This weekend I ventured into hell. Just an average Saturday afternoon doing the weekly shop. It's usually busy. Hyper kids running along aisles, breaking eggs. Babies howling in abandoned trolleys by the milk or frozen peas. Elderly shoppers inconveniently taking up space as they tick off their shopping lists with shaky hands. This time, there was one extra variable that changed everything. It had snowed.
As a result, Tesco morphed into a dystopian horror film where I expected blood and fire at every turn. Women fought over loaves of bread. Men arm wrestled for pints of milk and argued over tubs of salt. Children watched with frightened eyes wondering what in hell happened to all the adults.
Attempting to manoeuvre around the aisles, prams bashing into the backs of my heels, trolleys ploughing into mine, I stopped. Up into the clouds I floated and peered down at the manic ants around me. Row upon row of empty shelves. Nothing left except ice. Pet food. And marmite. Turns out people don't love it after-all.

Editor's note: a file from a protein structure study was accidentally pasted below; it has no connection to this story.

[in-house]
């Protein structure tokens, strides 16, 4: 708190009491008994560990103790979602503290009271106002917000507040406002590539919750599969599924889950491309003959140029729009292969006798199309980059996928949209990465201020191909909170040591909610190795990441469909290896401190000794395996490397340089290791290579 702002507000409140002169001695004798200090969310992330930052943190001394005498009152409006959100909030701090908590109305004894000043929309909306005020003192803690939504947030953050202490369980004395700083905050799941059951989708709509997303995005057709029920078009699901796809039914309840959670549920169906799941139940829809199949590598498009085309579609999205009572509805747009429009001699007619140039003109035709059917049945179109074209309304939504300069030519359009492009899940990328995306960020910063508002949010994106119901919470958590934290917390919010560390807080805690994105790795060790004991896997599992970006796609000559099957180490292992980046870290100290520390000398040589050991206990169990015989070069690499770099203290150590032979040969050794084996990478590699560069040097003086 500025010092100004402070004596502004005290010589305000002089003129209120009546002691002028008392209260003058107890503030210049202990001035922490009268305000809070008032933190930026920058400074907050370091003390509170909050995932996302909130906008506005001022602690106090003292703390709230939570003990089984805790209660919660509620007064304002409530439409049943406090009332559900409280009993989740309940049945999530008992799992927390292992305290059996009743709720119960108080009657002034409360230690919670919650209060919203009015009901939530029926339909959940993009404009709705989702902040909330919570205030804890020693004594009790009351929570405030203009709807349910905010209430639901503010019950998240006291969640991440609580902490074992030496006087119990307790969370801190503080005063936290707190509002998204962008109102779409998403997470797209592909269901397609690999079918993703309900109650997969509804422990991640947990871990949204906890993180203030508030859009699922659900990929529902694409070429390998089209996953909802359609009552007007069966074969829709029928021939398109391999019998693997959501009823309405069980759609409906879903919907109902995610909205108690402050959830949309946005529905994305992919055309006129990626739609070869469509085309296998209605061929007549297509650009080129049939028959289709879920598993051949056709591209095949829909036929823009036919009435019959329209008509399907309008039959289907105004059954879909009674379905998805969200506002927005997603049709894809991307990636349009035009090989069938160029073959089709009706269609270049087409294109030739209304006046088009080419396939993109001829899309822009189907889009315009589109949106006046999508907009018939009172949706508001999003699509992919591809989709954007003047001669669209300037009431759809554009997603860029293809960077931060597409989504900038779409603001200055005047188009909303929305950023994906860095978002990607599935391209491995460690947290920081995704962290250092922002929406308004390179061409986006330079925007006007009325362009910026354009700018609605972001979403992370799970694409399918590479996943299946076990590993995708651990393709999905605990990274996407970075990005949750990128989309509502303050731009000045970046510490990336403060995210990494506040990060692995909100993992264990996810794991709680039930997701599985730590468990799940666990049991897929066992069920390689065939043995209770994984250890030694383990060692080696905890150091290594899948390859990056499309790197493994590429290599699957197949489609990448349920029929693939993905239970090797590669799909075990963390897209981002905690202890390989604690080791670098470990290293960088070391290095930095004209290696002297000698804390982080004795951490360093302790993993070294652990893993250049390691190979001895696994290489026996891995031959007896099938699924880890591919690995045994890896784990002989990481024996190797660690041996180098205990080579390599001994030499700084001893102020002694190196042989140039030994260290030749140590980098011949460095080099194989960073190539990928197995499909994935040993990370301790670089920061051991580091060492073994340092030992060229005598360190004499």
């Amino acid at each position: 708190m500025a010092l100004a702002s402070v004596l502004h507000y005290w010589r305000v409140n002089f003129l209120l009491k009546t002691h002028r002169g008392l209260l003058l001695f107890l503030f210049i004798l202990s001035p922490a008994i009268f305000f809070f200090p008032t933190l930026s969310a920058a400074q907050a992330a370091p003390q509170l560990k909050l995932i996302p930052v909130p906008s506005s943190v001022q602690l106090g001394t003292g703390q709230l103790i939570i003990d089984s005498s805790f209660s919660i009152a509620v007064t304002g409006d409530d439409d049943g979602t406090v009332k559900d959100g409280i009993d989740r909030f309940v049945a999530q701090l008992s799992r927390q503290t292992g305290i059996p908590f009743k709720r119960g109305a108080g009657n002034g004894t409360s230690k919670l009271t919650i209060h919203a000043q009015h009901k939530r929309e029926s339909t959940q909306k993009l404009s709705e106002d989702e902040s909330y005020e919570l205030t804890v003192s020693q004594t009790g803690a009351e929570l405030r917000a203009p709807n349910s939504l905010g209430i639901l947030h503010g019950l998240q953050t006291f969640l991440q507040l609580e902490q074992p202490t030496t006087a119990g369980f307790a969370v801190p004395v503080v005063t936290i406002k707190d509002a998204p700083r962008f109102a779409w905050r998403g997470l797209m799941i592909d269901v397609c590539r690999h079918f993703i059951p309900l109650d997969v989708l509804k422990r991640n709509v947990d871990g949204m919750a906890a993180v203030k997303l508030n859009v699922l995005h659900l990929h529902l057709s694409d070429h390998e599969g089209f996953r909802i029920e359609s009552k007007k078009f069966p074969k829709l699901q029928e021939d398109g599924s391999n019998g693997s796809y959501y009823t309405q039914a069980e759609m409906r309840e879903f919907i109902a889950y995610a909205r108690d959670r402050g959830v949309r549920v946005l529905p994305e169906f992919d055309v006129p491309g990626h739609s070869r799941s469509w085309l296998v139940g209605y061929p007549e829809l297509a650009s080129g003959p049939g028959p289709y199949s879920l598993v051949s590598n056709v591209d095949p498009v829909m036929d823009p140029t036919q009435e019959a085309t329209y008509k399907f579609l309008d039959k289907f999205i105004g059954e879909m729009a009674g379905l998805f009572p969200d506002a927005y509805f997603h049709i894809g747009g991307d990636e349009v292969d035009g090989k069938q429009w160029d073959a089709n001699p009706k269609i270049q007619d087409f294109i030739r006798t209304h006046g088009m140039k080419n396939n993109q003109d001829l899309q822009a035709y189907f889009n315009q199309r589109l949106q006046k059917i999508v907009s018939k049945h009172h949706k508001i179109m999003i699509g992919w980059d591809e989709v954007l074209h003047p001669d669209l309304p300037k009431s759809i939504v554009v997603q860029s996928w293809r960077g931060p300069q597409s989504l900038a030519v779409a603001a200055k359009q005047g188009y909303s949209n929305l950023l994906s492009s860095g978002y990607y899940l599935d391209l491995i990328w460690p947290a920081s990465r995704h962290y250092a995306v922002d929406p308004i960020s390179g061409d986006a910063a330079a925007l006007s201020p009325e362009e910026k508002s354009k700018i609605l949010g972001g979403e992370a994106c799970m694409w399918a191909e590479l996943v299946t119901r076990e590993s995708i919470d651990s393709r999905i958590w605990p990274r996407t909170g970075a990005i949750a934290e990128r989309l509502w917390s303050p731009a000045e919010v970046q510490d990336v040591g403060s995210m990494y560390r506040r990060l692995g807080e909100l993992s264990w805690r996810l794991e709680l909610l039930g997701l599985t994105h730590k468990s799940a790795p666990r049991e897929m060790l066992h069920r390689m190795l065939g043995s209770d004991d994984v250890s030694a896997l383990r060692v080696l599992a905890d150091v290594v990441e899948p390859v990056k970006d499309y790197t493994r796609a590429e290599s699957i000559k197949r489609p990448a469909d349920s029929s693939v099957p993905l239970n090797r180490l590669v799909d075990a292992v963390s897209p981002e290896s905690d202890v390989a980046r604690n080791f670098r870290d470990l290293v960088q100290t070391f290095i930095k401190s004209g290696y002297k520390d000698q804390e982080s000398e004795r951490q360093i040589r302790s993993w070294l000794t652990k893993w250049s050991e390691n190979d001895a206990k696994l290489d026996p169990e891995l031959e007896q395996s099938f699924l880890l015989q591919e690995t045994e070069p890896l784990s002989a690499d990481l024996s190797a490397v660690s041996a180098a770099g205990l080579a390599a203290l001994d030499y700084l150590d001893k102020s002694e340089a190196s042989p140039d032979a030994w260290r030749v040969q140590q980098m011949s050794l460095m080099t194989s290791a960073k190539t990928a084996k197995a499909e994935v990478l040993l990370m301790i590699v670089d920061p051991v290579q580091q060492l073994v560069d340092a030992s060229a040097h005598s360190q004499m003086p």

What is it about the sight of snow that generates mass hysteria? Outside temperatures freeze but inside, our own mercury goes into meltdown. It is highly unlikely that people are going to starve to death without five loaves of bread and eight pints of milk. A little bit of the white stuff (snow, I mean snow) and madness breeds faster than the horniest of hamsters.
Since last Wednesday, we've had five inches of snow in London. People couldn't even make a proper snow angel with that pathetic excuse for a snowfall. But they can make five hundred sandwiches and ten thousand cups of tea, should the need arise.
The mind boggles.